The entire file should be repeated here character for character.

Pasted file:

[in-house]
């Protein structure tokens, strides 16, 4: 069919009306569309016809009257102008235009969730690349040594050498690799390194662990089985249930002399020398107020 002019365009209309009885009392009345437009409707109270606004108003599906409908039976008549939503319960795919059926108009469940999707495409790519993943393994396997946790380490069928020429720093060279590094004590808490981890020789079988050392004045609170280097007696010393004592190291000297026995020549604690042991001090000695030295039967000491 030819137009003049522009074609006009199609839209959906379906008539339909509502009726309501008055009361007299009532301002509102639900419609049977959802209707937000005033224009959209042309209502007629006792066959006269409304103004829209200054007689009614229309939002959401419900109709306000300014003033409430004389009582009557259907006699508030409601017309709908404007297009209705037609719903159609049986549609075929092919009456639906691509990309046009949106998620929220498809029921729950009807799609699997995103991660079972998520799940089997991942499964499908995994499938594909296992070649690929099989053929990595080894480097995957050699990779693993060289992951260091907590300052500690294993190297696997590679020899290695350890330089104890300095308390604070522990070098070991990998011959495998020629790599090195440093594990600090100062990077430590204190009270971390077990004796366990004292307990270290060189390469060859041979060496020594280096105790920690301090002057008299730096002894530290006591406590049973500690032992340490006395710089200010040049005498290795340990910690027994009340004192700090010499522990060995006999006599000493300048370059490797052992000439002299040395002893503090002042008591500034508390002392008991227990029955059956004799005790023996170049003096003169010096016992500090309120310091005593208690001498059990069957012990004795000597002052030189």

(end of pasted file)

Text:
[in-house]
């Protein structure tokens, strides 16, 4: 069919009306569309016809009257102008235009969730690349040594050498690799390194662990089985249930002399020398107020 002019365009209309009885009392009345437009409707109270606004108003599906409908039976008549939503319960795919059926108009469940999707495409790519993943393994396997946790380490069928020429720093060279590094004590808490981890020789079988050392004045609170280097007696010393004592190291000297026995020549604690042991001090000695030295039967000491 030819137009003049522009074609006009199609839209959906379906008539339909509502009726309501008055009361007299009532301002509102639900419609049977959802209707937000005033224009959209042309209502007629006792066959006269409304103004829209200054007689009614229309939002959401419900109709306000300014003033409430004389009582009557259907006699508030409601017309709908404007297009209705037609719903159609049986549609075929092919009456639906691509990309046009949106998620929220498809029921729950009807799609699997995103991660079972998520799940089997991942499964499908995994499938594909296992070649690929099989053929990595080894480097995957050699990779693993060289992951260091907590300052500690294993190297696997590679020899290695350890330089104890300095308390604070522990070098070991990998011959495998020629790599090195440093594990600090100062990077430590204190009270971390077990004796366990004292307990270290060189390469060859041979060496020594280096105790920690301090002057008299730096002894530290006591406590049973500690032992340490006395710089200010040049005498290795340990910690027994009340004192700090010499522990060995006999006599000493300048370059490797052992000439002299040395002893503090002042008591500034508390002392008991227990029955059956004799005790023996170049003096003169010096016992500090309120310091005593208690001498059990069957012990004795000597002052030189």